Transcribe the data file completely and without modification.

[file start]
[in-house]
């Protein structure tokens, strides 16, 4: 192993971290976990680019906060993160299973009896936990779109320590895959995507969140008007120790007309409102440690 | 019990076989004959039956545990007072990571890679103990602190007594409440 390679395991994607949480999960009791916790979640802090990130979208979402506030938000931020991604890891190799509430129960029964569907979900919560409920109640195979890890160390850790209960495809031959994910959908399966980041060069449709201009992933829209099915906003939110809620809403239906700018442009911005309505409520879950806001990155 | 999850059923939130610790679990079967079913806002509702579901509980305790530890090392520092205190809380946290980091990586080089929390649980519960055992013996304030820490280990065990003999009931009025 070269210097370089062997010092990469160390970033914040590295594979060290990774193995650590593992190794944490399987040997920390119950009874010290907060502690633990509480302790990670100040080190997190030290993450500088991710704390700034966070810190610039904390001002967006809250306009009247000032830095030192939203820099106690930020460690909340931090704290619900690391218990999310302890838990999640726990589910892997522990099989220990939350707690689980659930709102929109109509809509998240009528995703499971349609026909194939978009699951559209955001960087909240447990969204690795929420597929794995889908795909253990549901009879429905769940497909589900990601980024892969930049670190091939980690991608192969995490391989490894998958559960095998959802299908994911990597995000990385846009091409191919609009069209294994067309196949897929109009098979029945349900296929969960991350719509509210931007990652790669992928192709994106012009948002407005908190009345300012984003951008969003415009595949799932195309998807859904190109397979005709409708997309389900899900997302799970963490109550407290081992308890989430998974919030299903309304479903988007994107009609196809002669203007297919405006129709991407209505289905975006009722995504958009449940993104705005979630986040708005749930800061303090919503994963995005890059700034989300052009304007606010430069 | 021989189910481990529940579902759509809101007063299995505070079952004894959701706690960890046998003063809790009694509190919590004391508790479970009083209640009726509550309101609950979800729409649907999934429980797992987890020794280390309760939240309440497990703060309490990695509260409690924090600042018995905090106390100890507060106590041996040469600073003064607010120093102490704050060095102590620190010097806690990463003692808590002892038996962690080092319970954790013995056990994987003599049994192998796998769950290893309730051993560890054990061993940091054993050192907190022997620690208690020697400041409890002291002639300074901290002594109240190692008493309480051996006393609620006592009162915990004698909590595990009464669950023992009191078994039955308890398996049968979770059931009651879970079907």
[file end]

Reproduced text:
[in-house]
């Protein structure tokens, strides 16, 4: 192993971290976990680019906060993160299973009896936990779109320590895959995507969140008007120790007309409102440690 | 019990076989004959039956545990007072990571890679103990602190007594409440 390679395991994607949480999960009791916790979640802090990130979208979402506030938000931020991604890891190799509430129960029964569907979900919560409920109640195979890890160390850790209960495809031959994910959908399966980041060069449709201009992933829209099915906003939110809620809403239906700018442009911005309505409520879950806001990155 | 999850059923939130610790679990079967079913806002509702579901509980305790530890090392520092205190809380946290980091990586080089929390649980519960055992013996304030820490280990065990003999009931009025 070269210097370089062997010092990469160390970033914040590295594979060290990774193995650590593992190794944490399987040997920390119950009874010290907060502690633990509480302790990670100040080190997190030290993450500088991710704390700034966070810190610039904390001002967006809250306009009247000032830095030192939203820099106690930020460690909340931090704290619900690391218990999310302890838990999640726990589910892997522990099989220990939350707690689980659930709102929109109509809509998240009528995703499971349609026909194939978009699951559209955001960087909240447990969204690795929420597929794995889908795909253990549901009879429905769940497909589900990601980024892969930049670190091939980690991608192969995490391989490894998958559960095998959802299908994911990597995000990385846009091409191919609009069209294994067309196949897929109009098979029945349900296929969960991350719509509210931007990652790669992928192709994106012009948002407005908190009345300012984003951008969003415009595949799932195309998807859904190109397979005709409708997309389900899900997302799970963490109550407290081992308890989430998974919030299903309304479903988007994107009609196809002669203007297919405006129709991407209505289905975006009722995504958009449940993104705005979630986040708005749930800061303090919503994963995005890059700034989300052009304007606010430069 | 021989189910481990529940579902759509809101007063299995505070079952004894959701706690960890046998003063809790009694509190919590004391508790479970009083209640009726509550309101609950979800729409649907999934429980797992987890020794280390309760939240309440497990703060309490990695509260409690924090600042018995905090106390100890507060106590041996040469600073003064607010120093102490704050060095102590620190010097806690990463003692808590002892038996962690080092319970954790013995056990994987003599049994192998796998769950290893309730051993560890054990061993940091054993050192907190022997620690208690020697400041409890002291002639300074901290002594109240190692008493309480051996006393609620006592009162915990004698909590595990009464669950023992009191078994039955308890398996049968979770059931009651879970079907």